NRL: Dad's final wish driving Benji

The loss of his father Michael prompted Marshall to use his profile to better serve the community. Photo / Getty Images
The loss of his father Michael prompted Marshall to use his profile to better serve the community. Photo / Getty Images

At 26, West Tigers and New Zealand superstar Benji Marshall has achieved everything in rugby league.

Premiership winner at 21, World Cup winner at 23, captain of his country and voted the world's best player at 25.

However, the loss of his father Michael to cancer in 2009, presented Marshall with a new challenge, and one he believes is more important than anything he has achieved on the football field - helping children crippled with the disease that claimed his dad's life.

"Just before my father passed away, he asked me to do a couple of things for him, one of them was to use my profile better while I am playing the game," Marshall told AAP.

"We have had a couple of cancer problems in our family, and a couple of them were with the kids, so I just had to get involved with the Children's Cancer Institute.

"When you get someone diagnosed with cancer who is older you accept it a bit better, but when you see it happen to kids it's so hard because they have had no life yet all.

"I have been out to Westmead and Randwick hospitals in Sydney and see how tough these kids are doing it, it puts everything I have achieved in football into perspective and re-affirms that it is really only a game."

Marshall recalled one particular trip to Westmead Children's Hospital where he met some cancer-affected children that moved him to tears and convinced him he had to do something to help.

However, what amazed him most was how the presence of the Tigers players could lift the spirit of the children they met.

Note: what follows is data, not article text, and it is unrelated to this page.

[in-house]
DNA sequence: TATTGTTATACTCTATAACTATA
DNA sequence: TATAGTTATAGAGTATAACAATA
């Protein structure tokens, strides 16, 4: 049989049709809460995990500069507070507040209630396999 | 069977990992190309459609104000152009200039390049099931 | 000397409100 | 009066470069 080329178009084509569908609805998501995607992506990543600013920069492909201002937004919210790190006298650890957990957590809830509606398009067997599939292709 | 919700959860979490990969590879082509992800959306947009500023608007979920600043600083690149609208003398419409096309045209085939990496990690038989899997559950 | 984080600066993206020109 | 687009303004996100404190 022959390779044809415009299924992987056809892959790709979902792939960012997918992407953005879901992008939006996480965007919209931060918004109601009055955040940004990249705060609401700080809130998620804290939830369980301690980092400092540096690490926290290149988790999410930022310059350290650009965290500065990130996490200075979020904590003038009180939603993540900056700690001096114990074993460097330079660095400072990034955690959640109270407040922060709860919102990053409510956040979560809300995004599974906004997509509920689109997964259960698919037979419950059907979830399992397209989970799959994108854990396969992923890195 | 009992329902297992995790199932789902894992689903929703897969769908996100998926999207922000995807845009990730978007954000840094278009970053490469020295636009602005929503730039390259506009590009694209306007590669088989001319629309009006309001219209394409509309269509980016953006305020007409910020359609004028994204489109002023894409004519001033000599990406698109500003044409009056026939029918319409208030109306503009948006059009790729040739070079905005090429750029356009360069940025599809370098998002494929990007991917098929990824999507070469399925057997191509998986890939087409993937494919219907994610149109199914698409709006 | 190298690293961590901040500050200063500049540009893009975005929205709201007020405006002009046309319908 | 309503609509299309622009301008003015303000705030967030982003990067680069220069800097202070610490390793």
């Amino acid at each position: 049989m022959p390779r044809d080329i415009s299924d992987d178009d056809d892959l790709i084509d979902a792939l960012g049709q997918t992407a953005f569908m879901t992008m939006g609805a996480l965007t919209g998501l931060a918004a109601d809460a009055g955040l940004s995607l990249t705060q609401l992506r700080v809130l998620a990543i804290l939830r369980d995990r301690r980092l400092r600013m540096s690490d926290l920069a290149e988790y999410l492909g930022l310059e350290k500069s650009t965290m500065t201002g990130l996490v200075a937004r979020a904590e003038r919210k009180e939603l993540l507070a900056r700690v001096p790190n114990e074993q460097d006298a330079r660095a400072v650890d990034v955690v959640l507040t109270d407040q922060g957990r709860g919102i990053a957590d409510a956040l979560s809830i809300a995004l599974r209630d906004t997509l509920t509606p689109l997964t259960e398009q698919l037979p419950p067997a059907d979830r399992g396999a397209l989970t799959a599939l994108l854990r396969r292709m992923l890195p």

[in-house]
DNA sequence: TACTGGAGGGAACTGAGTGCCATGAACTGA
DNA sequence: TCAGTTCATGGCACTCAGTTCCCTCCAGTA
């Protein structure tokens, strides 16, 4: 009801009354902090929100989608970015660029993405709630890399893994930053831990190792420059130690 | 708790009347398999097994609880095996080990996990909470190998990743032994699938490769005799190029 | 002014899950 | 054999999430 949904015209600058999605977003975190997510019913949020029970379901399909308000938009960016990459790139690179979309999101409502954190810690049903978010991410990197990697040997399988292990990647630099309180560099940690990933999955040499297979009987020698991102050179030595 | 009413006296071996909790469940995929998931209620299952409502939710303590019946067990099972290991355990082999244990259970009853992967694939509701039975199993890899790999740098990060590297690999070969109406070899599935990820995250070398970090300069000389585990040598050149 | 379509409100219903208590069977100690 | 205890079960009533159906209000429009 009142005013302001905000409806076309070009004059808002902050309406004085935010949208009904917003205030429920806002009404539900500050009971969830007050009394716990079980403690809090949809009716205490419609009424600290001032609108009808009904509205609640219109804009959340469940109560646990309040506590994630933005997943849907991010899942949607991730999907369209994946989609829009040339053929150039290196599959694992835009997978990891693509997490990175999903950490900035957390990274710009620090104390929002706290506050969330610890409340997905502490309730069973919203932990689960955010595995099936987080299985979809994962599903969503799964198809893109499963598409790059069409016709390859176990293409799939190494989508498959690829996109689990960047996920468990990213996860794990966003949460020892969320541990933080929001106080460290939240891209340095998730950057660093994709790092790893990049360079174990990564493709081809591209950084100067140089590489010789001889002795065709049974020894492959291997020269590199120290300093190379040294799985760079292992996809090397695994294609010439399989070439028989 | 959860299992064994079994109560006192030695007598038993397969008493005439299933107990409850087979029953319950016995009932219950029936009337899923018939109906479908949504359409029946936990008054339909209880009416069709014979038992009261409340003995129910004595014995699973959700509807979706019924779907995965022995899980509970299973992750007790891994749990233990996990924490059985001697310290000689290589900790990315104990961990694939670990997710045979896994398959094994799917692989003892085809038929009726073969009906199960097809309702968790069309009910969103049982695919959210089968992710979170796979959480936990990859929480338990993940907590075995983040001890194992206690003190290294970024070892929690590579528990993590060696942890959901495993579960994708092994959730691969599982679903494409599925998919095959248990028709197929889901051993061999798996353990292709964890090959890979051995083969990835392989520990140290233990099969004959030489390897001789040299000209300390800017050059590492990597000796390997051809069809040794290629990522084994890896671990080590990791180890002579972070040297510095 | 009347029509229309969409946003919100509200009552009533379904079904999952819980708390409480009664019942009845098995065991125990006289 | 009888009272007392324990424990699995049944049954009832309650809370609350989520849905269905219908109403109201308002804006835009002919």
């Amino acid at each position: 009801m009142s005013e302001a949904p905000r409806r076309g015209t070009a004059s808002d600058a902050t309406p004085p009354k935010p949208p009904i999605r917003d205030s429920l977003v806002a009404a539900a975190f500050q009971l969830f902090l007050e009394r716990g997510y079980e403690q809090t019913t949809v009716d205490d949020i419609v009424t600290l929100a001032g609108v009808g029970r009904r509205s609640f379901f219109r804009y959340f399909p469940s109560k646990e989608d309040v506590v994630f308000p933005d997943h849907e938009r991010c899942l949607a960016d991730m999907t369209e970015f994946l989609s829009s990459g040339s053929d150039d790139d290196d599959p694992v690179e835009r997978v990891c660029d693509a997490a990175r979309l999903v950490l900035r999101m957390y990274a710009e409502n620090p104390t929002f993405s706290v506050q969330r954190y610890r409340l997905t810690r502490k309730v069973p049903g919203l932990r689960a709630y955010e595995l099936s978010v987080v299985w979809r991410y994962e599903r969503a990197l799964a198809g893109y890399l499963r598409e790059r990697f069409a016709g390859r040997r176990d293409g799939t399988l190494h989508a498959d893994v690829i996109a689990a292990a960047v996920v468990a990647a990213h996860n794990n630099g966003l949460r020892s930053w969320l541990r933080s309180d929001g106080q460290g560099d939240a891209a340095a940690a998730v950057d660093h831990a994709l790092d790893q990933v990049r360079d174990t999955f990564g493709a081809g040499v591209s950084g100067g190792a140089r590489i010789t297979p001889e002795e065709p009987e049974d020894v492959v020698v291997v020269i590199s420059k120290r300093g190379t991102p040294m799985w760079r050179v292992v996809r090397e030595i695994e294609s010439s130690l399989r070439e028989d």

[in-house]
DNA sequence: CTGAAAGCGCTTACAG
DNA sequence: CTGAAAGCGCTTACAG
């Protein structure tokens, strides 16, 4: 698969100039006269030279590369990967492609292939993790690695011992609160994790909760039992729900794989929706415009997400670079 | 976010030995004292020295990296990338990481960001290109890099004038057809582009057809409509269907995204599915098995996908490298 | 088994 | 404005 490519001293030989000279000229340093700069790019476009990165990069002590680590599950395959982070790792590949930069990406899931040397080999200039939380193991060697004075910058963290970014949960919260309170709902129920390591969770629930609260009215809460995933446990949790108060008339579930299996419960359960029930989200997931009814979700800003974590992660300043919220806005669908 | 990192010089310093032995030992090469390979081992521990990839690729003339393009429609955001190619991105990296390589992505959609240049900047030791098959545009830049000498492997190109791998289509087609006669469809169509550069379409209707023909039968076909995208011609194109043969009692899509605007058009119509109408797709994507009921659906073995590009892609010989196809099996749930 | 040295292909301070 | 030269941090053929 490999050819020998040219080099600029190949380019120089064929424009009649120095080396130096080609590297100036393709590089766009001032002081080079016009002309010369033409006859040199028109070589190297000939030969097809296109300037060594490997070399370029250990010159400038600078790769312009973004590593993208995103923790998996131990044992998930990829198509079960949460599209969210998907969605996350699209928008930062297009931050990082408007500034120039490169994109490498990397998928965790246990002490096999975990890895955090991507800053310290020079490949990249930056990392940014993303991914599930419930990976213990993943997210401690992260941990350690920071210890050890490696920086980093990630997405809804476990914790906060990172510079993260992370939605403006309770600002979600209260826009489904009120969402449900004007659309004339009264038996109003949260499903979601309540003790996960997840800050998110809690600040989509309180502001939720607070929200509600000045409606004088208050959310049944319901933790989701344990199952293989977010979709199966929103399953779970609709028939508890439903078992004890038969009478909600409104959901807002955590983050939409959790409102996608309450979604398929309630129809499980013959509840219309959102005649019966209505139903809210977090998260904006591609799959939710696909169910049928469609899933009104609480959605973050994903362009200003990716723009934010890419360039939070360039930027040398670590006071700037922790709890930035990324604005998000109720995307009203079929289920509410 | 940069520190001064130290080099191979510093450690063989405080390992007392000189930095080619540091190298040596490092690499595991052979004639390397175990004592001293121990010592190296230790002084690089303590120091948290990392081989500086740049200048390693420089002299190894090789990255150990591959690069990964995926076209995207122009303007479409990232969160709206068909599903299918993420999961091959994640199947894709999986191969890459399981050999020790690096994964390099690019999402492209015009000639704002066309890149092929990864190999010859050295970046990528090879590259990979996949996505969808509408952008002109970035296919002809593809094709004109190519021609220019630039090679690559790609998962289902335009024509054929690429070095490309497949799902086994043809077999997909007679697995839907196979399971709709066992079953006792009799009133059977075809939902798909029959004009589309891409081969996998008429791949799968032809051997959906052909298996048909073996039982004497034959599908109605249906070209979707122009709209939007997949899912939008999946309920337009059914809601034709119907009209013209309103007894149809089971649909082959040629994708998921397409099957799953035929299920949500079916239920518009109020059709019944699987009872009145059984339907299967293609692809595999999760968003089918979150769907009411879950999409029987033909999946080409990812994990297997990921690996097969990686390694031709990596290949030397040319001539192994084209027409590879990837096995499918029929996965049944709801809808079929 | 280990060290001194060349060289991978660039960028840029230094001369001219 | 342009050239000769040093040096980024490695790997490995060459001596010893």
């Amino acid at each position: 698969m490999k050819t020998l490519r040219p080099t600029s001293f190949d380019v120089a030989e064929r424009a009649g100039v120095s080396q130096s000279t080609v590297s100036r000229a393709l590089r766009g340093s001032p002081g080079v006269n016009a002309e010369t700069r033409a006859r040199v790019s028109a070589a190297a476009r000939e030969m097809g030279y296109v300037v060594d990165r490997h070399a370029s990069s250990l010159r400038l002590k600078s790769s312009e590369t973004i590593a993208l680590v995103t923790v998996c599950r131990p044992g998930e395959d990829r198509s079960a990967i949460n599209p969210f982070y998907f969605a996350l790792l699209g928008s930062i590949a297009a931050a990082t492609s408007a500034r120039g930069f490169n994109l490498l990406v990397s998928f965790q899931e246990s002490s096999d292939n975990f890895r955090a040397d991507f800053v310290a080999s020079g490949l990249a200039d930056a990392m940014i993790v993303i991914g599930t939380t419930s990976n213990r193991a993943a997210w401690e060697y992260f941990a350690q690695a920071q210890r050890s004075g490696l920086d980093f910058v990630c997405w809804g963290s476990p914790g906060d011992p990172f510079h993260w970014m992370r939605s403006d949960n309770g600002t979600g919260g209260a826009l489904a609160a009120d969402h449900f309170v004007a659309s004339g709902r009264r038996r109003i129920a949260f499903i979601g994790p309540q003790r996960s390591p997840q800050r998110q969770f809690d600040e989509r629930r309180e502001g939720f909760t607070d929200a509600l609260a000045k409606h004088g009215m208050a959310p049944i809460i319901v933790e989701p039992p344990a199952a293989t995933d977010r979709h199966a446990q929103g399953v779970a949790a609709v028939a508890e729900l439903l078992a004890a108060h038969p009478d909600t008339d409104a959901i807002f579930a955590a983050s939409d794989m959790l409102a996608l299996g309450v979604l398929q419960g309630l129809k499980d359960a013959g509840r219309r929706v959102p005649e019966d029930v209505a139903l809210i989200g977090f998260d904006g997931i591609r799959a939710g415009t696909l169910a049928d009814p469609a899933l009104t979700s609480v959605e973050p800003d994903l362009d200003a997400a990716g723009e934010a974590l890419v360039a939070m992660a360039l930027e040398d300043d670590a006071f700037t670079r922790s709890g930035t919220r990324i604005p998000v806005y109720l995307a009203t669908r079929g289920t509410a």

The parents of five-year-old Lleyton Giles, who has spent most of his young life in hospital after being born with liver, bowel and lung problems, revealed last year how their son showed amazing signs of progress after being carried around Campbelltown Stadium on Marshall's shoulders following a win over Penrith.

Giles was also given a guard of honour as he walked into the sheds.

"If I can put a smile on a couple of children's faces then I feel I am doing my job," he said.

"If I can use my name to help raise some money and to ultimately find a cure, but help make their lives a bit easier then why shouldn't I do it?"

Marshall was unveiled as the new ambassador for Children's Cancer Institute Australia at a star-studded gathering held at a top Sydney hotel on Friday, just two days after launching the 2011 NRL season.

It caps his transformation from flamboyant playmaker with outrageous talent to statesman of the game.

Marshall admits he is proud, but slightly embarrassed by the tag 'face of the NRL'.

However, he believes leadership has improved him as a player and a West Tigers team full of strong personalities such as skipper Robbie Farah, Beau Ryan and Lote Tuqiri, are on course to repeat their 2005 grand final triumph against North Queensland.

"I believe as a team we are coming to our peak, myself, Robbie, Liam Fulton were just starting out when we won in 2005 and looked up to the players like Mark O'Neill and John Skandalis," he said.

"We are now the senior members of the team and the young guns like Timmy Moltzen, Robert Lui and Blake Ayshford are looking up to players like me and I feel it is my responsibility to look out for them like senior players did for me when I was their age.

"I know every team believes at the start of the season that they can win the comp, but we do feel going into the season that we are very strong and the experience we gained last year in getting to the finals will make us better this time around."


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